IN 2002, two proud and relieved parents, Mr and Mrs A, saw their newborn twins for the first time, conceived after a long and difficult course of IVF treatment. At last it all seemed worthwhile. Except the babies were of mixed race, while both parents were white.
The IVF clinic had blundered, and used the wrong sperm to fertilise Mrs A's eggs. The child's biological father was Mr B, a man the couple had never met and who with his partner was also trying for a family using IVF. Similar accidents have happened in the US and the Netherlands.
Now, in a bid to stop such mistakes happening again, the UK's regulatory body, the Human Fertilisation and Embryology Authority (HFEA) is considering labelling all embryos, eggs and sperm with barcodes or electronic ID tags. The idea, discussed at the HFEA's annual conference in London last month, is that an alarm will sound if the wrong eggs and sperm are brought close to one another, for instance, or if a doctor attempts to collect the wrong embryo to implant into a mother-to-be.
In June 2004, an independent report commissioned by the UK's chief medical officer suggested clinics use a system of double-witnessing, which requires an embryologist to ask a colleague to witness and document every procedure in which an error could occur. But with 25 such procedures required for each round of IVF, the system is laborious. And it still leaves room for human error.
Steve Troup, an embryologist on the HFEA's advisory group on safety and new technologies, is looking into alternatives. Barcoding has been used for more than a decade in the UK's blood transfusion service, where it has slashed the error rate. Now IMT International, in Chester, UK, is developing barcodes for IVF procedures. Digital cameras built into the IVF clinic's benches read the barcodes off the bottom of labelled dishes containing eggs. A computer then reads the codes, and sounds an alarm if they do not match with the patient. "Our system is incredibly safe," says Tim Haywood, director of IMT International.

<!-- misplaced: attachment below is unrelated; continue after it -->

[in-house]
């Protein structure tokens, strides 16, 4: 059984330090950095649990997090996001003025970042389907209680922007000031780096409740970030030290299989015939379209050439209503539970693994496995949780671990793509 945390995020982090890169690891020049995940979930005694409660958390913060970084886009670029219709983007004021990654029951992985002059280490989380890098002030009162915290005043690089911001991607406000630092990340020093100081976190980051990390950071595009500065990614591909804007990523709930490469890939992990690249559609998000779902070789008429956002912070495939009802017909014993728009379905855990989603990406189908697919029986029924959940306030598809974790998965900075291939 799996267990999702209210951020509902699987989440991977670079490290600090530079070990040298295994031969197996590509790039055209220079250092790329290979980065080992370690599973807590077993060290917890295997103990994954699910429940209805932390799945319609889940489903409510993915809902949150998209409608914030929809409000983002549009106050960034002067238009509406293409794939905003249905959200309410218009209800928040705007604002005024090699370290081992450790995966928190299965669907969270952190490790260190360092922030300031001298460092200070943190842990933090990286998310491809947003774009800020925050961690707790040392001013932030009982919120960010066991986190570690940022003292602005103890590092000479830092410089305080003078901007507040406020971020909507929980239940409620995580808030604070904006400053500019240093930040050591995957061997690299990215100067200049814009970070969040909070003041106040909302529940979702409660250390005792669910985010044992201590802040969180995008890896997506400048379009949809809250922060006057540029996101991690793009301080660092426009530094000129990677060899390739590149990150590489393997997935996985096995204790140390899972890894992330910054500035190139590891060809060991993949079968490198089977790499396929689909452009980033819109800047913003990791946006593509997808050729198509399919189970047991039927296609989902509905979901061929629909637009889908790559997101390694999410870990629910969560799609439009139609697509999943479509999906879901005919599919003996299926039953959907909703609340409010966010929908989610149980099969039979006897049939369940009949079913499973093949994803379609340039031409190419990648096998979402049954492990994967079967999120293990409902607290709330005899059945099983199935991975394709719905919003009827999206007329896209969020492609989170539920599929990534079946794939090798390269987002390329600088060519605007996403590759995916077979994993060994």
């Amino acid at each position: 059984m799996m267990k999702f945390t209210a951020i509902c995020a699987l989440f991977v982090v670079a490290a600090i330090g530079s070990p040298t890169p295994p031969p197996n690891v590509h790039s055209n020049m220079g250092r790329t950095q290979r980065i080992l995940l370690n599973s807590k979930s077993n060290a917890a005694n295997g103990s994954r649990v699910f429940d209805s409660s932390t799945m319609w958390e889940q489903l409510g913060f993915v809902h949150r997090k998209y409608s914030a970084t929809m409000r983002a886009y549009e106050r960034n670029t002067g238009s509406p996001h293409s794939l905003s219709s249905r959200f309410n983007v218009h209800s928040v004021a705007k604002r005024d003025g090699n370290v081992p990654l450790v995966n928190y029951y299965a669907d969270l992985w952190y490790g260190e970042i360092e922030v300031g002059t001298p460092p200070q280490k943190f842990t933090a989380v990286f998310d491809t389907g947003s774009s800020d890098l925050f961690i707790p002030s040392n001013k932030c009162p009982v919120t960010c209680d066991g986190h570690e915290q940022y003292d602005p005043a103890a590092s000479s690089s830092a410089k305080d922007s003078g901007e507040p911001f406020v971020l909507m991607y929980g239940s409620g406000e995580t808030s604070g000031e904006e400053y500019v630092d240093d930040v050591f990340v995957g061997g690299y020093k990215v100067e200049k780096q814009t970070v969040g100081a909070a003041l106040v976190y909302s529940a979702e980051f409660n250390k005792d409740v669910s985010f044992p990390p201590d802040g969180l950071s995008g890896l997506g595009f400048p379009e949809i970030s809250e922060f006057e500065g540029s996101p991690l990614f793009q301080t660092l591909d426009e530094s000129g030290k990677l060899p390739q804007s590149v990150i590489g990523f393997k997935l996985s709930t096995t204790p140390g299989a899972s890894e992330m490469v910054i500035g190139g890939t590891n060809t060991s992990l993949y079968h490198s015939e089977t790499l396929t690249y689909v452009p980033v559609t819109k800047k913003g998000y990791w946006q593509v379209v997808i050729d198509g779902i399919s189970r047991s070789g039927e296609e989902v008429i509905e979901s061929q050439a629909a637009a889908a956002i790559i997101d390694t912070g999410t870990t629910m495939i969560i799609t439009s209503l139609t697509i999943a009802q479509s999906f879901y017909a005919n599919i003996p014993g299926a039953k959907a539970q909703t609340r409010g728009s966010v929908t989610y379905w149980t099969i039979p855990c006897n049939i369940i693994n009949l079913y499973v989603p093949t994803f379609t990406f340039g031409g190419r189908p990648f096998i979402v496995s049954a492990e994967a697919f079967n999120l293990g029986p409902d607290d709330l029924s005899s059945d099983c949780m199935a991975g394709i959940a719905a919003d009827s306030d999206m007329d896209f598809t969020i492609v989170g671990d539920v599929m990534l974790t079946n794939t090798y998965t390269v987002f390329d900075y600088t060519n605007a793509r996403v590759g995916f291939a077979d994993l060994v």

The electronic tags, known as RFID tags, work in a similar way. They can be placed on the bottom of a dish containing an embryo, and are activated by radio waves which transmit across a clinic's designated work areas. When activated, RFID tags respond by transmitting a unique ID code. "If the samples don't match [the patient], or you bring together two things that shouldn't be in the same work area, the alarms will sound," Troup says.
The HFEA is investigating whether such a system would be safe, as there are concerns that radio waves might harm embryos. IVF Witness, an RFID system being developed by Research Instruments, in Falmouth, UK, has been tested on mouse embryos. The embryos are placed in Petri dishes which have tags attached to the bottom, and placed in an incubator with an antenna that activates the tags. In Research Instruments' tests, the tags transmitted continuously for four days without any perceptible effect on the embryos. Though the tests are not complete, "it looks very, very good that there's going to be no problem with it," David Lansdowne, technical director at the company told New Scientist.
Troup's personal view is that RFID tags will be safe for in vitro procedures. The tags only transmit when activated by an external signal. And they work at the low frequency of 13.5 megahertz compared with 900 to 1900 megahertz used by cellphones.
The advisory group will need to be satisfied that such an RFID system would not significantly heat up an embryo, or cause other as-yet-unknown problems. Troup's research team at the University of Liverpool, together with researchers at the University of Manchester, will be carrying out more work looking at the effect of radio waves on mouse embryos. Lansdowne says his team will be measuring the field strength from the RFID tags when the embryos are being worked on, and comparing this with background levels of radio waves.